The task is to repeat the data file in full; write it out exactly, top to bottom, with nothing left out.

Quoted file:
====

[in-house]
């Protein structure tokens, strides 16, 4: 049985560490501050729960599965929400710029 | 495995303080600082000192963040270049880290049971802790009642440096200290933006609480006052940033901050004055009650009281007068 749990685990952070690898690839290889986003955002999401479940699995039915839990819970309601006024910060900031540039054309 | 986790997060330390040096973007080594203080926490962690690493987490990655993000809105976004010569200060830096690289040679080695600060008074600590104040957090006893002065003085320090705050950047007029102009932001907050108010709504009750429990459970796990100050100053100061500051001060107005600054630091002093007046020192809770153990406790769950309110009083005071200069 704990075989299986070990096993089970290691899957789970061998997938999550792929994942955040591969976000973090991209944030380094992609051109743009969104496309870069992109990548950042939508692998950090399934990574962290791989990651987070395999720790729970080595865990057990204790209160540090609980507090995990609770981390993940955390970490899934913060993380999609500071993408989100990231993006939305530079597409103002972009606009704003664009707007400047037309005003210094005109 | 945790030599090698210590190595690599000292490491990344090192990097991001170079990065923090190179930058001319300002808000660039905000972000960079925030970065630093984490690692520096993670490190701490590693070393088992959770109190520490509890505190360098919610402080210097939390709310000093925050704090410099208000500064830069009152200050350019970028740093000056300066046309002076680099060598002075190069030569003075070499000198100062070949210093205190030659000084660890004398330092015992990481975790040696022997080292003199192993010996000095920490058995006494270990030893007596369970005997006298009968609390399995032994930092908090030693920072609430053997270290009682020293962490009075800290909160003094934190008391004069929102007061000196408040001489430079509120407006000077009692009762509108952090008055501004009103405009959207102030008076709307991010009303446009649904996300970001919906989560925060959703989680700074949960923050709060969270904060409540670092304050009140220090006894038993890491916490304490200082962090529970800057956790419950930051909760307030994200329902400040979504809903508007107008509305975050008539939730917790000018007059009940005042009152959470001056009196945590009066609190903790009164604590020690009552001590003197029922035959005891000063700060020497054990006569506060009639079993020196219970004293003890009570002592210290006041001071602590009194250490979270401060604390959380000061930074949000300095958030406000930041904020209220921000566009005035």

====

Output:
[in-house]
């Protein structure tokens, strides 16, 4: 049985560490501050729960599965929400710029 | 495995303080600082000192963040270049880290049971802790009642440096200290933006609480006052940033901050004055009650009281007068 749990685990952070690898690839290889986003955002999401479940699995039915839990819970309601006024910060900031540039054309 | 986790997060330390040096973007080594203080926490962690690493987490990655993000809105976004010569200060830096690289040679080695600060008074600590104040957090006893002065003085320090705050950047007029102009932001907050108010709504009750429990459970796990100050100053100061500051001060107005600054630091002093007046020192809770153990406790769950309110009083005071200069 704990075989299986070990096993089970290691899957789970061998997938999550792929994942955040591969976000973090991209944030380094992609051109743009969104496309870069992109990548950042939508692998950090399934990574962290791989990651987070395999720790729970080595865990057990204790209160540090609980507090995990609770981390993940955390970490899934913060993380999609500071993408989100990231993006939305530079597409103002972009606009704003664009707007400047037309005003210094005109 | 945790030599090698210590190595690599000292490491990344090192990097991001170079990065923090190179930058001319300002808000660039905000972000960079925030970065630093984490690692520096993670490190701490590693070393088992959770109190520490509890505190360098919610402080210097939390709310000093925050704090410099208000500064830069009152200050350019970028740093000056300066046309002076680099060598002075190069030569003075070499000198100062070949210093205190030659000084660890004398330092015992990481975790040696022997080292003199192993010996000095920490058995006494270990030893007596369970005997006298009968609390399995032994930092908090030693920072609430053997270290009682020293962490009075800290909160003094934190008391004069929102007061000196408040001489430079509120407006000077009692009762509108952090008055501004009103405009959207102030008076709307991010009303446009649904996300970001919906989560925060959703989680700074949960923050709060969270904060409540670092304050009140220090006894038993890491916490304490200082962090529970800057956790419950930051909760307030994200329902400040979504809903508007107008509305975050008539939730917790000018007059009940005042009152959470001056009196945590009066609190903790009164604590020690009552001590003197029922035959005891000063700060020497054990006569506060009639079993020196219970004293003890009570002592210290006041001071602590009194250490979270401060604390959380000061930074949000300095958030406000930041904020209220921000566009005035």